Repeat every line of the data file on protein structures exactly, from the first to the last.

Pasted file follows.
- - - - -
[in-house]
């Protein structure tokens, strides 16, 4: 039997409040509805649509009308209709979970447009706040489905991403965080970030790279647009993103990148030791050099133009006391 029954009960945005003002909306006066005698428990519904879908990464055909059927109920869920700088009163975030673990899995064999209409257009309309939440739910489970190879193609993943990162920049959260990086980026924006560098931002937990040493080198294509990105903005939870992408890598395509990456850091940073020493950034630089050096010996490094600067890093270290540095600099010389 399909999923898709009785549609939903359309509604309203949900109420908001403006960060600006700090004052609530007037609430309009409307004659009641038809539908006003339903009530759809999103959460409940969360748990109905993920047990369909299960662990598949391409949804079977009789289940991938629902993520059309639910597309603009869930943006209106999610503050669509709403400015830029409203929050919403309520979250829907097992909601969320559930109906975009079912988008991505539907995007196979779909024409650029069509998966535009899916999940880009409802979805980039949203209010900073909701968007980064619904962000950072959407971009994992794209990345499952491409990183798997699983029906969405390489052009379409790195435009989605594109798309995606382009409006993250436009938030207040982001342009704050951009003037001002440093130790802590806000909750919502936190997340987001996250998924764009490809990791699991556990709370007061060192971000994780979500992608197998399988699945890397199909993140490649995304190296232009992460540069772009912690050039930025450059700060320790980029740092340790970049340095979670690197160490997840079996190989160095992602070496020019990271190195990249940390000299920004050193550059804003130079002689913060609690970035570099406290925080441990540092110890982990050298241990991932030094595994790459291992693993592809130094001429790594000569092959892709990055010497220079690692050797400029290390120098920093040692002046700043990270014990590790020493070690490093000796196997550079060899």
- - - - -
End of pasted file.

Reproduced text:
[in-house]
């Protein structure tokens, strides 16, 4: 039997409040509805649509009308209709979970447009706040489905991403965080970030790279647009993103990148030791050099133009006391 029954009960945005003002909306006066005698428990519904879908990464055909059927109920869920700088009163975030673990899995064999209409257009309309939440739910489970190879193609993943990162920049959260990086980026924006560098931002937990040493080198294509990105903005939870992408890598395509990456850091940073020493950034630089050096010996490094600067890093270290540095600099010389 399909999923898709009785549609939903359309509604309203949900109420908001403006960060600006700090004052609530007037609430309009409307004659009641038809539908006003339903009530759809999103959460409940969360748990109905993920047990369909299960662990598949391409949804079977009789289940991938629902993520059309639910597309603009869930943006209106999610503050669509709403400015830029409203929050919403309520979250829907097992909601969320559930109906975009079912988008991505539907995007196979779909024409650029069509998966535009899916999940880009409802979805980039949203209010900073909701968007980064619904962000950072959407971009994992794209990345499952491409990183798997699983029906969405390489052009379409790195435009989605594109798309995606382009409006993250436009938030207040982001342009704050951009003037001002440093130790802590806000909750919502936190997340987001996250998924764009490809990791699991556990709370007061060192971000994780979500992608197998399988699945890397199909993140490649995304190296232009992460540069772009912690050039930025450059700060320790980029740092340790970049340095979670690197160490997840079996190989160095992602070496020019990271190195990249940390000299920004050193550059804003130079002689913060609690970035570099406290925080441990540092110890982990050298241990991932030094595994790459291992693993592809130094001429790594000569092959892709990055010497220079690692050797400029290390120098920093040692002046700043990270014990590790020493070690490093000796196997550079060899």